by Gerhard Horn
To understand the existence of the Mercedes-AMG E53 sedan, we need to take you back to 2003 and the introduction of the E55 sedan. AMG had done some work with Mercedes before, but the E55 was a real headline-grabber. It had a supercharged 5.4-liter V8 producing 469 horsepower and 516 lb-ft of torque, which made it more powerful than the 996 Porsche 911 Turbo of the time. Mercedes wanted a slice of the performance sedan pie - badly. Enough to take a stick of dynamite to a sledgehammer battle.
Enter the horsepower wars. BMW hit back with the now-iconic E60 M5, taking the segment into the 500-hp league. These days, you need more than 600 hp just to enter the competition. It's getting slightly out of hand, really. The point is, the current big-boy E63 S is a lot of car. Too much for some, in fact. That's why Mercedes-Benz had to introduce a series of AMG models sitting between the standard range and the mighty full-fat AMG models. The same thinking applies to the Audi S6 and the BMW M550i xDrive, both of which are positioned below their RS6 Avant/M5 big brothers. Don't think for a second that these models are for the weak and feeble, however. The Mercedes-AMG E53 is equipped with a turbocharged inline-six with mild-hybrid assist producing 429 hp and 384 lb-ft of torque, sufficient for a 0-60 time of under 4.5 seconds. It looks good, has a beautiful interior, and possesses a sleeper car demeanor that will suit a more unassuming clientele.
The 2021 AMG E53 mostly carries over to the 2022 model year. The only differences are the addition of new standard equipment, these being a heated steering wheel and Adaptive Highbeam Assist, both of which were extra-cost options at $250 a pop last year. Finally, there is a new paint color - Nautical Blue Metallic. These changes come with a price increase to $75,000 - $1,100 up on last year's model.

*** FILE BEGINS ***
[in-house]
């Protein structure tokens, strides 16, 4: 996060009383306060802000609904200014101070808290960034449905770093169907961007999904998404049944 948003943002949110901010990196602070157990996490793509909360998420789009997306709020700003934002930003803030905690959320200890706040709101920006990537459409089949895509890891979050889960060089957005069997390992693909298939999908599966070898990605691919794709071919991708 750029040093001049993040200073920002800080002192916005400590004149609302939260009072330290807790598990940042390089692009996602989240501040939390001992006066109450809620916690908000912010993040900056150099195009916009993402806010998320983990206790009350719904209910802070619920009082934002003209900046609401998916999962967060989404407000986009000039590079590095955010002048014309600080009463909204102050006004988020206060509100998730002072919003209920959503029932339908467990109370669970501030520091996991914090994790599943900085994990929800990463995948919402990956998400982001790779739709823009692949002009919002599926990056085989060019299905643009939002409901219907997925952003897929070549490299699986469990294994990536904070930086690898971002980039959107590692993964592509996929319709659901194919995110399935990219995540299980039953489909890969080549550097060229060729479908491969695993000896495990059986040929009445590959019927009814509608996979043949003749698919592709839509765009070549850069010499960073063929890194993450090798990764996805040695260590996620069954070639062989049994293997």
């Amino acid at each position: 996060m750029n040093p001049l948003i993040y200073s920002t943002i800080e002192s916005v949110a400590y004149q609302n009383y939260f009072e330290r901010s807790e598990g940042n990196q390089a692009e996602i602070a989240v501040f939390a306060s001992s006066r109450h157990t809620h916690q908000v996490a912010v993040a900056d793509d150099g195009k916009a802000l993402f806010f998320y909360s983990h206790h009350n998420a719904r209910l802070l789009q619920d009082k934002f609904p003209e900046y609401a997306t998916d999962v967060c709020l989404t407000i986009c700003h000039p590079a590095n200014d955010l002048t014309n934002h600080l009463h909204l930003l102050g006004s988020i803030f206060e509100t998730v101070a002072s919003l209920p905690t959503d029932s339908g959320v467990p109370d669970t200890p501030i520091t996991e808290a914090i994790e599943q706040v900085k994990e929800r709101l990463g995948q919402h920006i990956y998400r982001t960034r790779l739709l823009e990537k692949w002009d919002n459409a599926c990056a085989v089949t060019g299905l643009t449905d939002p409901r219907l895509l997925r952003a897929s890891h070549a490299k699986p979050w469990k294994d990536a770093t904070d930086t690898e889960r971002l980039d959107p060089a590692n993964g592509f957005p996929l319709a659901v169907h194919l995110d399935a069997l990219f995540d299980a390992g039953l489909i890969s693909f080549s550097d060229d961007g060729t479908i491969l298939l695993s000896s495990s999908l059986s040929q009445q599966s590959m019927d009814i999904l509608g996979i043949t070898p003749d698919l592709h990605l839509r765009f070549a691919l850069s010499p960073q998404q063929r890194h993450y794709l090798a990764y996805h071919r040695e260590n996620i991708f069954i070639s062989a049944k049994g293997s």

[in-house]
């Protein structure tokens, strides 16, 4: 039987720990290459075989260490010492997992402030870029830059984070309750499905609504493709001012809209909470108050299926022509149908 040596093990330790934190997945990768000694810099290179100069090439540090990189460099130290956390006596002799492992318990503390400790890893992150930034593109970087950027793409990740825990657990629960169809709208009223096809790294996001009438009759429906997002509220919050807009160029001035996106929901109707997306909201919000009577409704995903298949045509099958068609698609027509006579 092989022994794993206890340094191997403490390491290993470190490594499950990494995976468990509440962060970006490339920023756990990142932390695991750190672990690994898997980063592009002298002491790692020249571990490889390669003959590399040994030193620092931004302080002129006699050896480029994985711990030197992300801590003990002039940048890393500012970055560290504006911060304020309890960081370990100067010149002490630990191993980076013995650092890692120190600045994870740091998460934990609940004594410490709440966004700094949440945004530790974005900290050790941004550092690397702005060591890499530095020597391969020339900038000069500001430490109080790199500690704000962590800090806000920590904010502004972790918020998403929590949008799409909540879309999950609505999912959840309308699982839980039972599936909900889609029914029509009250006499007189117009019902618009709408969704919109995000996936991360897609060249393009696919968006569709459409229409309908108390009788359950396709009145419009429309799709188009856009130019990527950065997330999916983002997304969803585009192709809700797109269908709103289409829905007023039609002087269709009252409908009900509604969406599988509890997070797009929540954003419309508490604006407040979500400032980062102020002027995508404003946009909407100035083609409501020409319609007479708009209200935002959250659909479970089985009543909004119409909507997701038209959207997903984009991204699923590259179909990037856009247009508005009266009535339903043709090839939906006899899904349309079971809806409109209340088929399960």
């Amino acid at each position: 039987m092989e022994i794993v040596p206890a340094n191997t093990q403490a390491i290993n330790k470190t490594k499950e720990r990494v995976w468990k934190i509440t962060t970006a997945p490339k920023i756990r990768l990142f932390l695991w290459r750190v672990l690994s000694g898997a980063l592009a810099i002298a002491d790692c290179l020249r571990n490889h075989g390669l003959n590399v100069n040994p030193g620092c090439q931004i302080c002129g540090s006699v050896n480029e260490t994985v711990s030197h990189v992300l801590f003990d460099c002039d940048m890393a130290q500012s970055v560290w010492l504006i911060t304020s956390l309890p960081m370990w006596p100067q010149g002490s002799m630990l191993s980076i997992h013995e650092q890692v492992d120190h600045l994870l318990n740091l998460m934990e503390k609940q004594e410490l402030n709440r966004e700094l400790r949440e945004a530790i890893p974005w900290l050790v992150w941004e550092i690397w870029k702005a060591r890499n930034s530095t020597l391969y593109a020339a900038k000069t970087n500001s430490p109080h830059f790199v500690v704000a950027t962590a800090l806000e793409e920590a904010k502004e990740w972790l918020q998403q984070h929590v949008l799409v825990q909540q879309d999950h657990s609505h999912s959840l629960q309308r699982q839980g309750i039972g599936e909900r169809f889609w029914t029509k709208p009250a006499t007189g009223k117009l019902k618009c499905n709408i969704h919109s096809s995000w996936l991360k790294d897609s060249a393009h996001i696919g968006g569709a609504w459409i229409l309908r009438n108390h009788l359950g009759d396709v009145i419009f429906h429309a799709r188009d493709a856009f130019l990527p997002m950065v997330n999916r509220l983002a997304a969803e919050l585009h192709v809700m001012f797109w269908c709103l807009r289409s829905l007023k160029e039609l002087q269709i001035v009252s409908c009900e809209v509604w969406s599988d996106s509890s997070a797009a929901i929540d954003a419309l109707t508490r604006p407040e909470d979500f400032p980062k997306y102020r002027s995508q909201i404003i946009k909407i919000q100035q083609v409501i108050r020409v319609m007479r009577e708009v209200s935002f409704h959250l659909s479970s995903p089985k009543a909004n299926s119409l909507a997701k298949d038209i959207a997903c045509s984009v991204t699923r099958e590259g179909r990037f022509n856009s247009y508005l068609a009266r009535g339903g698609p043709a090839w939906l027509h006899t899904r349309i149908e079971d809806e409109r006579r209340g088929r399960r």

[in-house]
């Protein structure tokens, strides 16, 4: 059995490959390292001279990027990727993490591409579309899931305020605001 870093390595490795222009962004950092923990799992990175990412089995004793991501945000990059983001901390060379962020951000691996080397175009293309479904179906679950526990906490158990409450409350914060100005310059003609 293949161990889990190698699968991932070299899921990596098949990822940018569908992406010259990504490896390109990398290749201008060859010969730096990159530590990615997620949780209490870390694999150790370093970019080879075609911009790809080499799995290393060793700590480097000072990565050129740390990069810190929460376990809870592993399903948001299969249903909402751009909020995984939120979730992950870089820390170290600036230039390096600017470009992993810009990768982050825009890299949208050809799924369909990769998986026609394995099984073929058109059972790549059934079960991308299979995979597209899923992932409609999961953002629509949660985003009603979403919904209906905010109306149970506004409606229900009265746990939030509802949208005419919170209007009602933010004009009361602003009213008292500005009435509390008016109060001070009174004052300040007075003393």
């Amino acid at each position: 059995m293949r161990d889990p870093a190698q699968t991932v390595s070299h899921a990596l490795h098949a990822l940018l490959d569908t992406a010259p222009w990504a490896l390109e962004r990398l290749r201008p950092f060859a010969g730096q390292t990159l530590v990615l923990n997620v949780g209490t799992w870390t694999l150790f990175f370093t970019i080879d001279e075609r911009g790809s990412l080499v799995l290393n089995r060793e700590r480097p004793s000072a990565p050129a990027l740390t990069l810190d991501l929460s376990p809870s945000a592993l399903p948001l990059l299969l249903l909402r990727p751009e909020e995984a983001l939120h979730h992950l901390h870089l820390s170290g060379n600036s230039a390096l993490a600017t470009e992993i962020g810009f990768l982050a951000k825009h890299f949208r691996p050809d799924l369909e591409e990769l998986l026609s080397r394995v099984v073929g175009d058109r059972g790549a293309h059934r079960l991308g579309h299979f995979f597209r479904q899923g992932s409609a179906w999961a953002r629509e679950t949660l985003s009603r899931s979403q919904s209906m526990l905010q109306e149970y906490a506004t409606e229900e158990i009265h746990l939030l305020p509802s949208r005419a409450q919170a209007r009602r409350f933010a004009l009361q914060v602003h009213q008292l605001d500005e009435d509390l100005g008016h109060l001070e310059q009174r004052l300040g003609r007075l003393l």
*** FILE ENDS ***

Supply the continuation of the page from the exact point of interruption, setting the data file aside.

See trim levels and configurations:
|AMG E53 4MATIC Sedan||
3.0L Turbo Inline-6 Gas
The E53 underwent the same facelift as the rest of the E-Class clan last year. It received new headlights and taillights styled to fit in with the German brand's new design language. LED lighting is standard at both ends of the E53. Design elements unique to the E53 compared to non-AMG models include the Panamericana grille and lower bumper with blacked-out air inlets. At the rear, it has a subtle spoiler and blacked-out, rounded quad exhaust pipes. A set of 19-inch alloy wheels is standard, but there is an excellent selection of 20-inch AMG wheels available. A power sunroof is standard, but you can opt for the optional Panorama roof for even more sunlight.
The 4-door E-Class is a generously sized luxury sedan that slots perfectly into its segment. The wheelbase is an impressive 115.7 inches, while the overall body length is 195.2 inches. It's 57 inches tall and 81.3 inches wide with the mirrors included. The E53 weighs 4,341 pounds. Thanks to the potent power delivery of the turbocharged inline-six, the weight is hidden well.
The AMG E53's color palette is 12 colors strong. Black and Polar White are free of charge. Metallic hues cost $720, and the selection consists of Obsidian Black, Graphite Grey, Mojave Silver, Lunar Blue, Cirrus Silver, Selenite Grey and, new for this year, Nautical Blue. Three designo colors are available, with the exuberant Cardinal Red being the most affordable at $1,080. Diamond White retails for $1,515, while Selenite Grey Magno in a matte finish will cost you a hefty $3,950.
These options work well with the fly-under-the-radar nature of the E53. Mercedes will also delete the rear badges for free so that you can have the ultimate sleeper in Polar White with the standard wheels. We find it particularly easy on the eye in Cardinal Red with the optional 20-inch twin five-spoke black alloy wheels, though.
The original idea behind AMG models was to provide Mercedes-like luxury with potent blunderbuss engines. Over time, the high-end AMG offerings have become more scalpel-like, leaving room for new models following the original partnership ethos. In our humble opinion, the E53 is the perfect example. Merc's turbocharged 3.0L inline-6 with mild-hybrid assistance is a brilliant piece of engineering, and it uses the 4MATIC+ system to transfer the power to all four wheels. The result is a 0-60 mph sprint time of 4.4 seconds and an electronically-limited top speed of 155 mph. That's just over one second slower than the E63 S, though the latter will happily keep on going all the way to its electronically-limited top speed of 186 mph. As fast as the E53 is, the V8-powered BMW M550 xDrive will demolish it in a straight line; the Bimmer needs just 3.6 seconds for the benchmark sprint.